Paul Scholes was key to the success that Manchester United enjoyed under Sir Alex Ferguson, with him retiring, for a second time, the year our legendary manager retired. He finished his career with an incredible 11 titles. When you compare his record to entire football teams, only Liverpool and Arsenal have won more, as well as United, obviously.
However, his United career might not have lasted so long if he hadn’t made the decision to retire from international duty in 2004, going on to play for United until 2013.
Sven-Goran Eriksson claimed that Scholes was England’s best player but it was Fabio Capello who almost tempted him out of retirement for the World Cup in 2010.
I had a young family at the time and going away for England for 10 days at a time, sometimes six weeks in the summer, it just wasn’t ideal and I wasn’t enjoying it. I know a lot was made of Sven-Goran Eriksson playing me on the left-hand side of midfield but that was never the problem.
My form in the last 20 or 30 caps wasn’t quite good enough and Steven and Frank were two top-class players who he went with centrally. I was on the left but I played there many times for United and was quite successful there, scored a few goals so it was never really why I left England. It was just a personal choice.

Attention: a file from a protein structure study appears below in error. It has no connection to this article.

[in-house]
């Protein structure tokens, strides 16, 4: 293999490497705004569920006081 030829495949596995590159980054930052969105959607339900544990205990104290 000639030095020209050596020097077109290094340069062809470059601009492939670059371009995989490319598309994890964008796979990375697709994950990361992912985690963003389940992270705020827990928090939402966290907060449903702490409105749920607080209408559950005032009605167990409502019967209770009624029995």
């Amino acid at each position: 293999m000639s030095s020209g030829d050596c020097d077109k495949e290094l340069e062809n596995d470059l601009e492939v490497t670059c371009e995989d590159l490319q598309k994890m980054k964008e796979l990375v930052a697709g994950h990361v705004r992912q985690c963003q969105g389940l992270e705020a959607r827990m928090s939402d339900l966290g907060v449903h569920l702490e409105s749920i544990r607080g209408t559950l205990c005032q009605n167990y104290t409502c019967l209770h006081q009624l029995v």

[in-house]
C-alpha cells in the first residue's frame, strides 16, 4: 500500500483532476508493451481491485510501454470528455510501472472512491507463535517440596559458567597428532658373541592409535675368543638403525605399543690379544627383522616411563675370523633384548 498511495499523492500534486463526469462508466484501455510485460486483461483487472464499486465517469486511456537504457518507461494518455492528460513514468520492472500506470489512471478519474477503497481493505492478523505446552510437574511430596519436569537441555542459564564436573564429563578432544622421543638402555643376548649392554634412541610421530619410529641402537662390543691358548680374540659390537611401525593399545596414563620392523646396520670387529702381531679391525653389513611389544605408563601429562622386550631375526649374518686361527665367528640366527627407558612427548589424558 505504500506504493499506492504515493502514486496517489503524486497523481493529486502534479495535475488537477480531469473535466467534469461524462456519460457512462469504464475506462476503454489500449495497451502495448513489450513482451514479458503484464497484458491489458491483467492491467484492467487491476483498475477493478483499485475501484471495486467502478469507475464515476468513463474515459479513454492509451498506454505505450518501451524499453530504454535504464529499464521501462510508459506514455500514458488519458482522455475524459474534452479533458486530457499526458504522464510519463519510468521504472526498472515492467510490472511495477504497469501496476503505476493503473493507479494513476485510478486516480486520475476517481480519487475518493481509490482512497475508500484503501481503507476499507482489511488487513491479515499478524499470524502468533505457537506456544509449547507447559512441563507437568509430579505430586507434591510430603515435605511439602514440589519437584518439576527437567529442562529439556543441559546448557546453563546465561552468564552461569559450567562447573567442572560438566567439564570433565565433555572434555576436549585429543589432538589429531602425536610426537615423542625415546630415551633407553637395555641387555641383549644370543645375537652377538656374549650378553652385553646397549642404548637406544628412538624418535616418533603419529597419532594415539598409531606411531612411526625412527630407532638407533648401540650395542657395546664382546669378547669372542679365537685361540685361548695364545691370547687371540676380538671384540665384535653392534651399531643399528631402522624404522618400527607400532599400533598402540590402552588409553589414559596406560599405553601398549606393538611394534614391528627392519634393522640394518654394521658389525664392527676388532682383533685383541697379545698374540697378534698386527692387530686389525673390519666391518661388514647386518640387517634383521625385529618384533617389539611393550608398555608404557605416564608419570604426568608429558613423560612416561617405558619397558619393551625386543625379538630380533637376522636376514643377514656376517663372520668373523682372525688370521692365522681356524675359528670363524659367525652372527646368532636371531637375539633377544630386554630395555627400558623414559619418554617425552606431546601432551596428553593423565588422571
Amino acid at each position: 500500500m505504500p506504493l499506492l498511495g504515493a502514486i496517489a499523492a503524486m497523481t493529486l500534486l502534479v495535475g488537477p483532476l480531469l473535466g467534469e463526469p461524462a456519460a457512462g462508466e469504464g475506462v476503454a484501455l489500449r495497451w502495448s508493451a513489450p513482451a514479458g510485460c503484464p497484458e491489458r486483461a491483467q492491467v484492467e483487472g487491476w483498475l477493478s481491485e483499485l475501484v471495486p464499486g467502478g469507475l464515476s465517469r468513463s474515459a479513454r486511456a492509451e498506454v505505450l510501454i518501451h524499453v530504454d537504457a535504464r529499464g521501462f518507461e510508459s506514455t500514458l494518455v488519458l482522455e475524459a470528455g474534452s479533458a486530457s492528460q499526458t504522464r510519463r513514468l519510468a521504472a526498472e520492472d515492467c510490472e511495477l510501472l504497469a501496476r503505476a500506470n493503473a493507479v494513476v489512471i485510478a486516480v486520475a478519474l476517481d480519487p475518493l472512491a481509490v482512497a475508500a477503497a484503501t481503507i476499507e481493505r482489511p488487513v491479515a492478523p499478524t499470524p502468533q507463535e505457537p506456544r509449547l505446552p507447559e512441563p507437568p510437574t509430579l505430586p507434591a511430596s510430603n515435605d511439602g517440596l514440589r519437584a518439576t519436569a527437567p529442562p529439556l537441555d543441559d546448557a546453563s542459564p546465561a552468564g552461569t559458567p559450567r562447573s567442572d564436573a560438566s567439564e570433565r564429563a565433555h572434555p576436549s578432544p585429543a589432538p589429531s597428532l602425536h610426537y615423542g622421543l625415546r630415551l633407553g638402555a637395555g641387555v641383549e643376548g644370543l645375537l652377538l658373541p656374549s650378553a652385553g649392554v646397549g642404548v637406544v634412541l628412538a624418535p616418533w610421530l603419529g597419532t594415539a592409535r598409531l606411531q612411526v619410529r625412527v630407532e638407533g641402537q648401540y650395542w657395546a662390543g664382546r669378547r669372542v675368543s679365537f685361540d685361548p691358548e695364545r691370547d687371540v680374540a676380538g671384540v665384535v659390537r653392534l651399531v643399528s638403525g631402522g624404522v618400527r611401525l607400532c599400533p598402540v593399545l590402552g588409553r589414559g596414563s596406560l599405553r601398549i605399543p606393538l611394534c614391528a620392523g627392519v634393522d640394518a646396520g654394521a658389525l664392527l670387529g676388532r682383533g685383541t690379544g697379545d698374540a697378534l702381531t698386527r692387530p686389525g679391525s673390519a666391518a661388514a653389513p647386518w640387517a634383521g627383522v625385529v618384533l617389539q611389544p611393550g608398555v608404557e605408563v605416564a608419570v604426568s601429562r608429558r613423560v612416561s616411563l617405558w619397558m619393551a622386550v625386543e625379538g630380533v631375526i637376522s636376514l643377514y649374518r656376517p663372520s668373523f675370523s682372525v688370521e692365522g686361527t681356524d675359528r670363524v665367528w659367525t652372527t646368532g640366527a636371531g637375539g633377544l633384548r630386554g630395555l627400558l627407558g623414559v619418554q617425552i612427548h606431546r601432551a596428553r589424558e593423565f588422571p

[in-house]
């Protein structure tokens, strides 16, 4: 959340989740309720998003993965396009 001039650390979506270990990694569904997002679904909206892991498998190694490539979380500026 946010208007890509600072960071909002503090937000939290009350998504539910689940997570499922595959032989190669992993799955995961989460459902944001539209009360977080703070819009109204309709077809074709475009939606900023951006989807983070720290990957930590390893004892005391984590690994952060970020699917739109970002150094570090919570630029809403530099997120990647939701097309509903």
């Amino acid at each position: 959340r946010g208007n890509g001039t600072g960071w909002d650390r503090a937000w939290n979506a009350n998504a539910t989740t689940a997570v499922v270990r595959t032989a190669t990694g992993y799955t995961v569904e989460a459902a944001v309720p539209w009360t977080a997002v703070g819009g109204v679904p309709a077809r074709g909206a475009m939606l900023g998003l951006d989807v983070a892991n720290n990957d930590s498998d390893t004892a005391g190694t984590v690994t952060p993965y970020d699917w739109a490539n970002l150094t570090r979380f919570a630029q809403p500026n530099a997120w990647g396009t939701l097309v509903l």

I do regret leaving England so soon. I went back to United and my football changed. I had been a player who was expected to score goals all the time for England, which I was judged on.
Sir Alex Ferguson saw that he wanted me to play well into my 30s and I needed a different position. I moved back and controlled games from midfield, sitting deep, and I was never that player for England.
I ended up playing there for five or six years and looking back playing there from 30-35 was probably the most enjoyable part of my career. I really enjoyed that position, I wasn’t scoring goals but to sit back and control games, I really enjoyed it. I finished with England too early to progress in that position.
I was tempted to come back, you’d hear whispers all the time but there was only the one time really officially.
It was before the World Cup in South Africa, I’d played well that season and they were struggling with a few injuries. Fabio Capello wanted me to come back, I got a phone call from Stuart Pearce who was on the staff.
I had a few days to think about it and I felt I was playing well enough, I just decided that it was wrong, I hadn’t been involved in qualifying and there were other players who had been in the squad for two years, being away from their families.
Capello didn’t ring me, maybe if he had it might have been different. Maybe he could have twisted my arm. Is it something I regret? Probably I do because at that time I was playing really well.